Crazy Rich Asians has been a box office smash in the US and across Asia.
Curtis Chin
Curtis Chin

Changing stereotypes and a world of Crazy Rich Asians

Blockbuster film raises some issues about stereotypes, but it should be enjoyed for what it is – a story that matters

Much has been made of the potential impact of the box office success in the United States of the film Crazy Rich Asians. From heartfelt social media posts by Asian-American celebrities and everyday people to widely watched appearances on news and entertainment programmes by the film’s cast, director and author, the hope is palpable the film could lead to broadening the representation of Asians and Asian-Americans in US films.

In parts of Asia, including Singapore where I am now based, some of the reactions to the film have had an added, sometimes critical dimension. Some critics have called out the lack of economic and ethnic diversity of the Singaporeans portrayed on screen.

Where are the Singaporeans of Malay and Indian descent? What is the change, they ask, that many are heralding in a film that focuses solely on the richest of the rich among Singapore’s ethnic Chinese?

For me, an Asian and Chinese-American, that discussion should be welcomed as part of a drive for change but should not distract from the film – a movie that matters. The film remains an important step forward and one that Kevin Kwan, author of the book Crazy Rich Asians, on which the film is based, and I addressed on stage at a “Mic’d Up” session at the annual Milken Institute Global Conference in Los Angeles earlier this year. Our theme was a world in transition – including, as Kwan’s book and film make clear, the rise of wealth in Asia, and the rising visibility of Asians and now, Asian-Americans, and Chinese and Chinese-Americans.

Asian-Americans, crazy rich or not, just want acceptance

That same changing world is very visible in Hong Kong and also across Southeast Asia, with the rising visibility of mainland tourists, state-owned enterprises and businesses.

Some 25 years have passed since the last major Hollywood production to generate a similar buzz and hopes for change. That was The Joy Luck Club, brought to screen by Hong Kong-born American film director Wayne Wang in 1993 and based on author Amy Tan’s bestselling novel of four Chinese-American women and their mothers, born in feudal China.

Set primarily in Singapore and starring a nearly all Asian and Asian-American cast, the Warner Brothers-distributed film directed by Jon M. Chu has sold some US$85 million in tickets in its first two weeks of release.

Here’s a brief summary of the movie’s plot: Crazy Rich Asians tells the story of native New Yorker and economics professor Rachel Chu (Constance Wu) as she accompanies her boyfriend Nick Young (Malaysian actor Henry Golding), to his best friend’s wedding in Singapore. Little does Rachel know that Nick is scion of one of Singapore’s wealthiest families.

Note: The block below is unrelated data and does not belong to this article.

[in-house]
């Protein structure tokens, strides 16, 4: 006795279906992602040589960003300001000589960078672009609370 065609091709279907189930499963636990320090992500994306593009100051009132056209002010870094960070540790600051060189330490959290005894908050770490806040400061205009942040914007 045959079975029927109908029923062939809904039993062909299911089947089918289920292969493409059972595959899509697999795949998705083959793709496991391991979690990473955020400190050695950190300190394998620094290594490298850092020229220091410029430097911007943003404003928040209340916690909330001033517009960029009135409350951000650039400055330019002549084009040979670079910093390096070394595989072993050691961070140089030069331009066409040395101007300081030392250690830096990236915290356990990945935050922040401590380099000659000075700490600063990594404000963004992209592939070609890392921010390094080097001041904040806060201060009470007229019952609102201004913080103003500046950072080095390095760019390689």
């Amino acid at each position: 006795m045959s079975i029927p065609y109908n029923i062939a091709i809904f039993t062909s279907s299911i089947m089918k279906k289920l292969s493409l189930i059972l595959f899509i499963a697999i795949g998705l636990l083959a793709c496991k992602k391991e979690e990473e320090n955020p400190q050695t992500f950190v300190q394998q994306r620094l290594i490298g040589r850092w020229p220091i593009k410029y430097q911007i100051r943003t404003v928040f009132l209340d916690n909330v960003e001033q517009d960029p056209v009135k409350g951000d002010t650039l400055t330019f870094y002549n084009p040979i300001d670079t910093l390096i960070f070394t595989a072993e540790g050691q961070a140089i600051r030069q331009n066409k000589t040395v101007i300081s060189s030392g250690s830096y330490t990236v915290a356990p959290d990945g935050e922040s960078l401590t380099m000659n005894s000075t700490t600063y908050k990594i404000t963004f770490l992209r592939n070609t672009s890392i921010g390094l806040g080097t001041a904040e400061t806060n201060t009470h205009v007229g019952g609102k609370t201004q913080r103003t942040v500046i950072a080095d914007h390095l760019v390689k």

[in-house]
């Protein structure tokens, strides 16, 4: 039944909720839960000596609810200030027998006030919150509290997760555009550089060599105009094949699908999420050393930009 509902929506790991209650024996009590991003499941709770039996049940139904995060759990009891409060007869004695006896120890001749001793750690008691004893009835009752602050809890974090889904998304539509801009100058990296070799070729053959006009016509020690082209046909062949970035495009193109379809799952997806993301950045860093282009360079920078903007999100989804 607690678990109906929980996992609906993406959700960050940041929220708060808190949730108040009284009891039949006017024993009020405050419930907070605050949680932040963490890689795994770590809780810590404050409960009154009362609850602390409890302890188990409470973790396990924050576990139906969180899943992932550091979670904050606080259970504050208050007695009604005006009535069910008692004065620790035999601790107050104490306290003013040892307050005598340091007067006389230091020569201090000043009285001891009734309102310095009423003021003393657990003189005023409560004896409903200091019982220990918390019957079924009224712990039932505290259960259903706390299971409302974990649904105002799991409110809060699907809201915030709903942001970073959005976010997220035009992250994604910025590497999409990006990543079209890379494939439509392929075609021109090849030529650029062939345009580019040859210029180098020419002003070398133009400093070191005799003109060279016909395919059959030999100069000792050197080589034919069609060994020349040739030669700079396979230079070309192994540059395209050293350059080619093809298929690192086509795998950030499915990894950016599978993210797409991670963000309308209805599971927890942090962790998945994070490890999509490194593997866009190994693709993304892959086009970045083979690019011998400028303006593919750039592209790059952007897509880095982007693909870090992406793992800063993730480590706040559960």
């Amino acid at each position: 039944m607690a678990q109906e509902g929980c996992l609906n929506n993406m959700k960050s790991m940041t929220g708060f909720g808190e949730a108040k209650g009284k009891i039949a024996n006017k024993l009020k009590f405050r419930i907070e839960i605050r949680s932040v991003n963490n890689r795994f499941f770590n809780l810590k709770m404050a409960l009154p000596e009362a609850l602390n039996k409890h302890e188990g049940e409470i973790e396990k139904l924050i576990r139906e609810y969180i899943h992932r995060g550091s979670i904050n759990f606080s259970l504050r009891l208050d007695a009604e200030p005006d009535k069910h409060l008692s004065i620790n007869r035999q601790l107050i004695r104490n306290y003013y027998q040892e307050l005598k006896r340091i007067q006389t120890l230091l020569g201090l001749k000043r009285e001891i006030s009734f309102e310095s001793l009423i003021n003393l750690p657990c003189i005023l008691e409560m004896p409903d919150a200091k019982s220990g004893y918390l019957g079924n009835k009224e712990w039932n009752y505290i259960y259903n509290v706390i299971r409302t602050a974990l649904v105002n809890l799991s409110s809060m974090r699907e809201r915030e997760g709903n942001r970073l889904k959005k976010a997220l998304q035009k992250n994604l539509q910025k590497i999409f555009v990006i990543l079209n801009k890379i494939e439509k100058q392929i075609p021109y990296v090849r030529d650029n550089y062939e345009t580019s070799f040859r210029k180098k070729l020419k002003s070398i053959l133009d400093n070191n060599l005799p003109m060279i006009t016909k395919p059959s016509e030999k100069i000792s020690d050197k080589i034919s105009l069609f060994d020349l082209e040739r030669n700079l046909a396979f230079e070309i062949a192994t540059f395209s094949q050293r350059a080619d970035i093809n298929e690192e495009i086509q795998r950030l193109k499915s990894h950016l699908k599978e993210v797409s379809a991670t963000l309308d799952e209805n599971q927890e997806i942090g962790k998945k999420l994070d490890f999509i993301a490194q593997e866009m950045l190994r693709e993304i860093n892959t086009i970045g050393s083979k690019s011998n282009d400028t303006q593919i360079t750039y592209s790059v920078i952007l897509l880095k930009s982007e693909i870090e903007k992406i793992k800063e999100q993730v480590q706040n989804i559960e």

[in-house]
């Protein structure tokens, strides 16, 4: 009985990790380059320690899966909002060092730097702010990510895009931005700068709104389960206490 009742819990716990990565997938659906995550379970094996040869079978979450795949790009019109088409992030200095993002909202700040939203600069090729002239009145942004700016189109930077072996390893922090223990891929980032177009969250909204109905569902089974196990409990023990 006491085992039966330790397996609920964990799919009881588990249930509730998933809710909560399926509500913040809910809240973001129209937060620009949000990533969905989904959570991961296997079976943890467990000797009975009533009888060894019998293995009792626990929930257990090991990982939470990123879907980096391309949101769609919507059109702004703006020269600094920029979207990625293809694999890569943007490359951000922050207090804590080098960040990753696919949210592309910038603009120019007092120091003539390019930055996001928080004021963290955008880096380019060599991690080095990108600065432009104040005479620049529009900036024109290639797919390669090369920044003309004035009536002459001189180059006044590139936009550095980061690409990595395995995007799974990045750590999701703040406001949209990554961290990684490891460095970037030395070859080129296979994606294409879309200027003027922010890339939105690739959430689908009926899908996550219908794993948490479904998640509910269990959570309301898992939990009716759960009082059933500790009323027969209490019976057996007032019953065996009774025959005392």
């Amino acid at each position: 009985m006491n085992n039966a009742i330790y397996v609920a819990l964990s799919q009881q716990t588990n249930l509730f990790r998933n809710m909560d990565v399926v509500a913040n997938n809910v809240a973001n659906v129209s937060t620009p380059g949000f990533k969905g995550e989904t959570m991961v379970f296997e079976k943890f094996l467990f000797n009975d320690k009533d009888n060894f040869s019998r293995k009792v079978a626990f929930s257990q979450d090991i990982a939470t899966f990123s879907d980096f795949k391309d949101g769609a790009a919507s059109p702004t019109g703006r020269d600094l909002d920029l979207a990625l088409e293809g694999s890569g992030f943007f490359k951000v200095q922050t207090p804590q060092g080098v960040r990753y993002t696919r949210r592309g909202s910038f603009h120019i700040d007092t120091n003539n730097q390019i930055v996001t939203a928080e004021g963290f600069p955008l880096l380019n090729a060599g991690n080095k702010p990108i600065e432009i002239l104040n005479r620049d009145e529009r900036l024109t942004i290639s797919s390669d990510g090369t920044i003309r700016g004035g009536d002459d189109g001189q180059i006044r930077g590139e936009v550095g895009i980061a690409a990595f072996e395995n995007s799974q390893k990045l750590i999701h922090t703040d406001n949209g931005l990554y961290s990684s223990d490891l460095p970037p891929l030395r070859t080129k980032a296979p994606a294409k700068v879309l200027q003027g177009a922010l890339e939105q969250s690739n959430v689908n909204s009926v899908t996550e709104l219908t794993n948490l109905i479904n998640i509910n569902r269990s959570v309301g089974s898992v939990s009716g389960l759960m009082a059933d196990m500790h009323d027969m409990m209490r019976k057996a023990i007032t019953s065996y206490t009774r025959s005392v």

Left out of the book and the film, which does the novel great justice (full disclosure: I’m a fan), even amidst the wealth of personalities that populate the world of the “crazy rich” is the diversity of everyday Asians, Asian-Americans and Singaporeans. The movement toward greater representation and inclusion though is much more than a single film.

The original crazy rich Asians – gilded taps, pink Rolls-Royce

However, far from America’s west coast, there’s another story unfolding that might add to the discussion, and ultimately to a better understanding of the diversity of and challenges facing Asians in America.

There, a lawsuit filed by “Students for Fair Admissions” continues against Harvard University over alleged discrimination against Asian-American applicants in violation of civil rights law. The group has gone to court backed by an analysis of more than 160,000 student records it says shows Harvard consistently rated Asian-American applicants lower than others on traits like “positive personality”, likeability, courage, kindness and being “widely respected” – “personal ratings” that significantly lowered their admission chances.

Harvard has vigorously disagreed with the allegations.

Whatever the outcome, that case and the film have one clear point in common: the need for a changing world to move beyond old stereotypes and look at all our fellow people as individuals. That is as true in the United States as it is across Asia, including Singapore and Hong Kong. Ponder that, but first enjoy the movie and the crazy richness of it all.

Curtis Chin served as the US ambassador to the Asian Development Bank under former presidents George W. Bush and Barack Obama, becoming only the fourth US ambassador of Chinese heritage. He now serves as managing director of advisory firm RiverPeak Group

This article appeared in the South China Morning Post print edition as: Can a blockbuster film bring real change to stereotypes?